Measuring the effects of low assistive vs. moderately assistive environments on novice programmers

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dc.contributor Anderson, Monica D.
dc.contributor Vrbsky, Susan V.
dc.contributor DePasquale, Peter J.
dc.contributor Robinson, Cecil D.
dc.contributor.advisor Brown, Marcus E.
dc.contributor.author Dillon, Edward
dc.date.accessioned 2017-03-01T16:34:42Z
dc.date.available 2017-03-01T16:34:42Z
dc.date.issued 2012
dc.identifier.other u0015_0000001_0001037
dc.identifier.other DillonJr_alatus_0004D_11220
dc.identifier.uri https://ir.ua.edu/handle/123456789/1519
dc.description Electronic Thesis or Dissertation
dc.description.abstract Improving the novice's experience with programming has been an important research topic for some time. The high attrition rate of CS majors continues to be a problem. Incoming majors are being exposed to programming but many are driven away from the field. As a way to engage novices with programming, many CS departments have adopted visual environments. However, not all novices are taught to program using visual environments. Typically, students are introduced to programming through either a visual or command line environment at the beginning stages of a CS curriculum. The features in standard command line environments are not as assistive to programmers as visual environments. Novices must learn both language syntax and semantics while navigating the file system and compilation tools. On the other hand, visual environments with highly assistive features could constrict a novice to learn a fixed set of foundational programming skills that exclude exposure to syntax checking, compilation and file systems. Novices will eventually need to move to a less assistive environment to round out their skill set. The objective of this research was to determine if certain environments are more appropriate for teaching novices how to program, based on their respective levels of feature assistance. There are anecdotally based motivations for using either tools with low assistive features like command line environments (promotes acquisition of useful mental models) or tools with moderate to high assistive features like visual environments (engages novices while programming). Unfortunately, no systematic study exists that supports either supposition. This research was composed of three studies for evaluating environments with varying feature sets: a high school outreach, a CS1-Laboratory Study, and a CS1-Study. Engagement, comprehension, efficiency, and usability were used as measures to evaluate the environments during these studies. Overall, this research showed that a moderately assistive environment imposes a lower learning curve for novices, while a low assistive environment appears to broaden their understanding of programming.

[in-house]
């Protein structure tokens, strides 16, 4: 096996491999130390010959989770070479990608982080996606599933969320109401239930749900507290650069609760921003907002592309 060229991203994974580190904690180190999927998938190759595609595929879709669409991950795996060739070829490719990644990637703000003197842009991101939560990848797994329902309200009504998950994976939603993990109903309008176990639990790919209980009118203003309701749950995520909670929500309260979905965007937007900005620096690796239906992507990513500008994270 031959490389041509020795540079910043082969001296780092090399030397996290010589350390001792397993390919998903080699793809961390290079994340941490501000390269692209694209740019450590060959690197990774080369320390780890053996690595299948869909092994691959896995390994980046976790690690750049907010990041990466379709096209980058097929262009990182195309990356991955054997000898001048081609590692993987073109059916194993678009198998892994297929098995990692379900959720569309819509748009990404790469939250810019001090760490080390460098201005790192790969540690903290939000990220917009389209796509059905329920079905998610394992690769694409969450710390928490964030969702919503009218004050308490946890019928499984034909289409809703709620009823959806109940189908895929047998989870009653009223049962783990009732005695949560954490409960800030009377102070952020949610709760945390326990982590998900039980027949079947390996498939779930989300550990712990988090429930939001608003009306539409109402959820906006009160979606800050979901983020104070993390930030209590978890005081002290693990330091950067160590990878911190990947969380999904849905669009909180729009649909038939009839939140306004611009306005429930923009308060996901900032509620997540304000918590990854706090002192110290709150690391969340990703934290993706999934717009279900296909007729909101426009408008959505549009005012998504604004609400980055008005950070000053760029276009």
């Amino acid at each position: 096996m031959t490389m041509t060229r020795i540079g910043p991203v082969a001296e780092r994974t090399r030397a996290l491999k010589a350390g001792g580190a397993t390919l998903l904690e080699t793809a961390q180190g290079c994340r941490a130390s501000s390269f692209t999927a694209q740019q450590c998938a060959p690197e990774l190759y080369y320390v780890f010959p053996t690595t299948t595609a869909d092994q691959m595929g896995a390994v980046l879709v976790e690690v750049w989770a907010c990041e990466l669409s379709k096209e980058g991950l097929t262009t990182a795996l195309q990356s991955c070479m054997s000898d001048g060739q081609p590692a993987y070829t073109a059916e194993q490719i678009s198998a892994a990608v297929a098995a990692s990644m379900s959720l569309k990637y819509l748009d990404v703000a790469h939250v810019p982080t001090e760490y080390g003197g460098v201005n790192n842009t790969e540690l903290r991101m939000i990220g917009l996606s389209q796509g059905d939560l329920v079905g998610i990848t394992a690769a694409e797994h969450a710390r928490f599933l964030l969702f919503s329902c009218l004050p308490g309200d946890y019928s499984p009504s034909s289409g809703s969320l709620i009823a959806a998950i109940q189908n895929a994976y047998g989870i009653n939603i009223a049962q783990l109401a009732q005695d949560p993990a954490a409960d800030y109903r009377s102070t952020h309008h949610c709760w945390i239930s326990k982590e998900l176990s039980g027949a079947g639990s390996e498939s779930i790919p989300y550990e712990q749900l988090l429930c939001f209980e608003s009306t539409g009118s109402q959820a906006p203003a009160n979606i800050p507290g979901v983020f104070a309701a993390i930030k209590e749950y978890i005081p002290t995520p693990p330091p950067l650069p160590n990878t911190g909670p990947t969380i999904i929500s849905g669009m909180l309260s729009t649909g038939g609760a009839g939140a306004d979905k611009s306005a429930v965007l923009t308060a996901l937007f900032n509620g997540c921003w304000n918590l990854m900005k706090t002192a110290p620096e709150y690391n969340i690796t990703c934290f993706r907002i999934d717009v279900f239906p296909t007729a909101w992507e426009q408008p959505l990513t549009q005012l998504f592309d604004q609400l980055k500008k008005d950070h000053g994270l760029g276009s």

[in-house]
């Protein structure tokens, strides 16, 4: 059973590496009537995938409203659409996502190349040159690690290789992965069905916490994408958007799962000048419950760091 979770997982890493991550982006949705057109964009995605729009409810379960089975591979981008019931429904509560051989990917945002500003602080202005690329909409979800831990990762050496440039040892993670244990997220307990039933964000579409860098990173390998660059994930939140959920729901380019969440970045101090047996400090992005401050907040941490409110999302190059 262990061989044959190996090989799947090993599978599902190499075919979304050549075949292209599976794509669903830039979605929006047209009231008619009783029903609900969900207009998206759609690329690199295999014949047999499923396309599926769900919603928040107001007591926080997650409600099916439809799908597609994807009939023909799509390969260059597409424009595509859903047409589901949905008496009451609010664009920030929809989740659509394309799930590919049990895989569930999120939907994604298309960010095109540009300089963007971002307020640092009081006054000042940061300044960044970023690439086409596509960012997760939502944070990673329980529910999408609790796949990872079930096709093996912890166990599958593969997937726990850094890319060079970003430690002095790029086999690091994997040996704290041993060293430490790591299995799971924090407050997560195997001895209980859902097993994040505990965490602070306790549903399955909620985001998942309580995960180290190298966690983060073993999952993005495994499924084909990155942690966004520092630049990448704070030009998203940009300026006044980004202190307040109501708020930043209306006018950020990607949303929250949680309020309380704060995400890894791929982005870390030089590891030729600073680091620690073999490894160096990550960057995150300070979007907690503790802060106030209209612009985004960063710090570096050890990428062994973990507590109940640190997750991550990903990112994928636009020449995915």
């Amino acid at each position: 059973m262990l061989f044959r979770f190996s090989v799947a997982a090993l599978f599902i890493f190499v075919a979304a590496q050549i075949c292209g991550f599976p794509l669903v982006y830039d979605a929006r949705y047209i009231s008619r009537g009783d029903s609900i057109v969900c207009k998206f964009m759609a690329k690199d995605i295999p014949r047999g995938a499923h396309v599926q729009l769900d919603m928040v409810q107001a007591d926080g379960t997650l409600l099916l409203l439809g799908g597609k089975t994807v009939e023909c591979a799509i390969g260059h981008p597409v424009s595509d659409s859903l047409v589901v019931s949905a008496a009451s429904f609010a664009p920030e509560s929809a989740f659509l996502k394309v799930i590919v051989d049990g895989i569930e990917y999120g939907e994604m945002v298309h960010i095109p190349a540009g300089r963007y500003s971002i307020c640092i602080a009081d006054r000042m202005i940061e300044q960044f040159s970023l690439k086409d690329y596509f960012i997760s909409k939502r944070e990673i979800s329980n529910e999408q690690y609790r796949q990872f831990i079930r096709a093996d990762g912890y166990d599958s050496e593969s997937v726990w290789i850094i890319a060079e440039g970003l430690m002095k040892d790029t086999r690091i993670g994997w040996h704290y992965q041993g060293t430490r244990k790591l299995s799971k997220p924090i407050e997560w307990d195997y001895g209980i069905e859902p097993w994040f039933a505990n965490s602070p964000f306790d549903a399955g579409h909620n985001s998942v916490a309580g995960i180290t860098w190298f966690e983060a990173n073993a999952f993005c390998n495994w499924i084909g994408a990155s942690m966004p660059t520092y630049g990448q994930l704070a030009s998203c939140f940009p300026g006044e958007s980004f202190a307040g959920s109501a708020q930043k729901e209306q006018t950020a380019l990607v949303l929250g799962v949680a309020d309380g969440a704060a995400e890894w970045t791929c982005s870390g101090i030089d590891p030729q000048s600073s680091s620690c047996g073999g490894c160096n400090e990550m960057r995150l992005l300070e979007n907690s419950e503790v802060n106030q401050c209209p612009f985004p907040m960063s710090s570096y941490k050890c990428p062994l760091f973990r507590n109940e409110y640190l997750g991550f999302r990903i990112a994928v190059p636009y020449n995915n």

dc.format.extent 296 p.
dc.format.medium electronic
dc.format.mimetype application/pdf
dc.language English
dc.language.iso en_US
dc.publisher University of Alabama Libraries
dc.relation.ispartof The University of Alabama Electronic Theses and Dissertations
dc.relation.ispartof The University of Alabama Libraries Digital Collections
dc.relation.hasversion born digital
dc.rights All rights reserved by the author unless otherwise indicated.
dc.subject.other Computer science
dc.subject.other Educational technology
dc.subject.other Pedagogy
dc.title Measuring the effects of low assistive vs. moderately assistive environments on novice programmers
dc.type thesis
dc.type text
etdms.degree.department University of Alabama. Dept. of Computer Science
etdms.degree.discipline Computer Science
etdms.degree.grantor The University of Alabama
etdms.degree.level doctoral
etdms.degree.name Ph.D.


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